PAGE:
July Grime Wrap Up, Part Dos

By ajcolores

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Son Raw is swimming with the sharks now

Part 1 dropped last week, get fully familiar.

First up, Celestial Trax has followed up his debut single on Rinse with the Verticals Video for Purple Tape Pedigree (see above), promoting their new streetwear collection and their debut NYC show, next Saturday. What these means, in practical terms is that a fly girl models fly clothes to a dramatic track landing somewhere in between a trap banger and the opening theme to Final Fantasy. The great thing about Celestial’s beats is that he captures the “post-Internet” vibe that acts operating outside of London draw from, but never strays too far from the grittiness that makes the genre a street, rather than Internet based form. I’ve also heard rumors that he’s collaborating with an up and coming producer we’ve recently featured on this site, so keep an eye out…

Lost Codes veteran and Space Loops cassette composer Filter Dread dropped his MIDI Space single on Ramp this month, and it’s a weird one. Displaying an exceptional talent for synthesizing old styles into new shapes, Filter Dread is exhibit A for those who think this kind of music deserves a new genre tag. Blending Jungle’s breaks, Dubstep’s wub, Grime’s oddball sound effects and Funky’s carnival-influenced percussion, tracks like Clowns from Outer Space and MIDI Fighter are rave distorted in a funhouse mirror – everything is recognizable but somehow the proportions are wrong and the whole thing looks like it might tip over into chaos at any minute. If you pine for the days when Zomby wasn’t signed to Deerhunter’s label, check this out.

Wen has already cemented his spot as one of 2014’s brightest thanks to his killer Signals LP on Keysound, but he’s not resting on his laurels. His absolutely devastating live set at Reconstrvct featured countless new dubplates fi’ dem, hinting at a rapidly expanding cache of new material waiting for a home. His collaborations with newcomer Parris have been particularly rewarding – Caught, the A-side to their Tempa debut, is about as minimal as bass music gets, floating on little more than sub bass pulses, hi-hats, and synth washes direct out of the Metalheadz/DMZ playbook. Throw in one of Wen’s trademark vocal samples and it’s this year’s most counterintuitive banger – a track whose paranoid energy rests on the denial rather than reward. Daddy Loefah would be proud… and he should probably be taking notes. As for the B-side… Kill Bill. ‘Nuff said.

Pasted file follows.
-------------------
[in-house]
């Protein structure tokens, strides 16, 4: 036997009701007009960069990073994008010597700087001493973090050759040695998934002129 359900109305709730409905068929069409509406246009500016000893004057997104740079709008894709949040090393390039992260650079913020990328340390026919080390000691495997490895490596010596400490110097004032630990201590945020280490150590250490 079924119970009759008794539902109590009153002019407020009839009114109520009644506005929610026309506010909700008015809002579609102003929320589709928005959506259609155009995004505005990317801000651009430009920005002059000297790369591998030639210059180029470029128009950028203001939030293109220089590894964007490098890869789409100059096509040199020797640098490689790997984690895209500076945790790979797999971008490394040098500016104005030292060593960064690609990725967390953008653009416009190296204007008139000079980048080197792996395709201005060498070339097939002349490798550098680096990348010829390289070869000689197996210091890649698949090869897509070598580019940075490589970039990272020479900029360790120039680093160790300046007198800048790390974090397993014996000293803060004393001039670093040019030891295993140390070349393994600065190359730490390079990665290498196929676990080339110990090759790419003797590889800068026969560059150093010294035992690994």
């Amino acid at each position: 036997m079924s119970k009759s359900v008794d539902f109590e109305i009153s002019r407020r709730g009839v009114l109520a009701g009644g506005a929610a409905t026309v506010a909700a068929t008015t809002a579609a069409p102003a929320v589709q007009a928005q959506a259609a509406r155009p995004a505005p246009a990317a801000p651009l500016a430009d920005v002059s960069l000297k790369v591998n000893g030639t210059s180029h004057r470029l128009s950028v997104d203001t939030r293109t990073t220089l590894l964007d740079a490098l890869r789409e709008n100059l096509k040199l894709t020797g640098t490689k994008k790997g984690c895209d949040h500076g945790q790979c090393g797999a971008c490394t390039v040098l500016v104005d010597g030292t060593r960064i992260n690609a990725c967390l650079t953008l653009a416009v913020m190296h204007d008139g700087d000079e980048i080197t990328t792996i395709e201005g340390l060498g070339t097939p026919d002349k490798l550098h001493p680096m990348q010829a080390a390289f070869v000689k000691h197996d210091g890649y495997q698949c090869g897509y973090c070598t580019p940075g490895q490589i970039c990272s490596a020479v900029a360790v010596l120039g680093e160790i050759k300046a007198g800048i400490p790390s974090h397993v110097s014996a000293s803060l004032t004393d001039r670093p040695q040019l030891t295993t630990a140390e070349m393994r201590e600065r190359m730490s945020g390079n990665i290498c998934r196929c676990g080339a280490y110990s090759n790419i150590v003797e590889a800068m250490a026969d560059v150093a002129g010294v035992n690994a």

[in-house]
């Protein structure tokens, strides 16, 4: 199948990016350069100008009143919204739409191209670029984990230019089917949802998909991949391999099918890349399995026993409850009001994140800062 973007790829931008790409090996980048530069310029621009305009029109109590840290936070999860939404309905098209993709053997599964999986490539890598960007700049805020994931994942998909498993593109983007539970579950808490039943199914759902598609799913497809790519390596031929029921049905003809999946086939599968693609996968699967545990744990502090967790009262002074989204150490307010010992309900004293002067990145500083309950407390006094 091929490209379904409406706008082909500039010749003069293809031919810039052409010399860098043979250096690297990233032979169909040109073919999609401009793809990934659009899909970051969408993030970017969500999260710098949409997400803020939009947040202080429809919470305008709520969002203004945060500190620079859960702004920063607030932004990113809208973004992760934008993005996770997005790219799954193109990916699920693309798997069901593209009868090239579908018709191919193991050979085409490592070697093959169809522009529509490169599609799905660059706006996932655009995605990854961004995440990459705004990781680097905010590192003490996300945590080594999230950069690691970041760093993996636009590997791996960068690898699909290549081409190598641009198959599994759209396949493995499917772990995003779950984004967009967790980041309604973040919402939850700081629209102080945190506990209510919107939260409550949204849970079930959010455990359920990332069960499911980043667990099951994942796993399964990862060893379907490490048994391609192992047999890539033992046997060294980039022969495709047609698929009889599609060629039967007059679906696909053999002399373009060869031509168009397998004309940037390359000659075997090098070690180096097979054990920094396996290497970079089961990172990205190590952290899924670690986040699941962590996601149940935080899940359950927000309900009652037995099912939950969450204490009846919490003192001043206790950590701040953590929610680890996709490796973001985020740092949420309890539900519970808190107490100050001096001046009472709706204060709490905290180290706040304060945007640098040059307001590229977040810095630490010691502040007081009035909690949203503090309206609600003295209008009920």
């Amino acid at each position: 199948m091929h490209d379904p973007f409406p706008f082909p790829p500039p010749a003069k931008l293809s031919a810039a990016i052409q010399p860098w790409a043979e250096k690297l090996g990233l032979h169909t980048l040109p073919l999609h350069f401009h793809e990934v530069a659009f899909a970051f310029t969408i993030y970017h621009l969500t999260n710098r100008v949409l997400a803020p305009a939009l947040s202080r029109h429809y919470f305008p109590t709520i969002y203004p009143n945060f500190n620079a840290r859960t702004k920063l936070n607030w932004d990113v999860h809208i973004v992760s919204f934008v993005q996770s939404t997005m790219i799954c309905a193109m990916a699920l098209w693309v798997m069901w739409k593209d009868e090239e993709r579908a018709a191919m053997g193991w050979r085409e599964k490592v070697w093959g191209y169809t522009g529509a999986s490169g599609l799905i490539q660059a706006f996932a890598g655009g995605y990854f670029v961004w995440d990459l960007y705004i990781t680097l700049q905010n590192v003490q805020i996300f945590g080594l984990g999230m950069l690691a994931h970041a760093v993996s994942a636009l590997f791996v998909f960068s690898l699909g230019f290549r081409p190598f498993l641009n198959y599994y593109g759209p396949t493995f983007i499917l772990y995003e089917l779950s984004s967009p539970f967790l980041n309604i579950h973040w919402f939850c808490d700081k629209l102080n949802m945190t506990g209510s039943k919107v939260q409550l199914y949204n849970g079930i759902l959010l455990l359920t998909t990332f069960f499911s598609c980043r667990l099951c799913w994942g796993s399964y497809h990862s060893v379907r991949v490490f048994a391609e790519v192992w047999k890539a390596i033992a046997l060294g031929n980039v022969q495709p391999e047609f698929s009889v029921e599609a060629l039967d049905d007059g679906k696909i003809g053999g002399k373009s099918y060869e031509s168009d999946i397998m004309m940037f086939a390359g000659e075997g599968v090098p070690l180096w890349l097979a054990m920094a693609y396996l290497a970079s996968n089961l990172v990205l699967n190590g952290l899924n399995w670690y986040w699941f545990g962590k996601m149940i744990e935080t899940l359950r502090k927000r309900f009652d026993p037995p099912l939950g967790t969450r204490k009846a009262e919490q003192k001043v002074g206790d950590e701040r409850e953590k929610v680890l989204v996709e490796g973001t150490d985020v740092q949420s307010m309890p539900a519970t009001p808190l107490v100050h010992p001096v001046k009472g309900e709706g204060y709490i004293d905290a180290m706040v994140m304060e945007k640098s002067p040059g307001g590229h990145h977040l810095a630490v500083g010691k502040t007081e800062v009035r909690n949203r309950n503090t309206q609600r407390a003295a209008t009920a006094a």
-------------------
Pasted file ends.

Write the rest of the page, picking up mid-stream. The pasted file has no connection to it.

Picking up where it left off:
So far, College Hill is a name you probably aren’t familiar with unless you’re listening to the most subterranean of radio shows, but that’s set to change if he delivers more material like his UK Trends debut. A-side Statement of Intent starts off like a standard Grime riddim: hard hitting drums and bass pulses galore. Then that electric guitar hook comes in and if your heart rate doesn’t get going, you might already be dead. I can’t stress this enough: electric guitars never work in dance music, but College Hill nails it, letting the distorted shredding sit in the mix rather than overpower the proceedings. Sahaquiel v4 (My Career, The Industry) on the flip is equally interesting, lowering the intensity in favor of an abstract melody grounded by martial percussion. An eye catching and original debut that hints at future promise.

Finally, Nottingham based Special Stage Audio are a new label that have cut through the noise with some interesting releases this spring. This month’s Cake Tray EP is particularly strong, with Delity’s Saccharin capturing the “trapped in a video game” vibe Grime does best. Equally impressive (and just as reminiscent of classic games) is William Skeng’s Symbiotic Wetsuit riddim, a chilled out slice of melodic square wave music by a Boxed favorite. Keep an eye out for their forthcoming single from Littlefoot as well – there’s some gems on there.


Catch you next week with an in depth look at Inkke’s Local Action debut.

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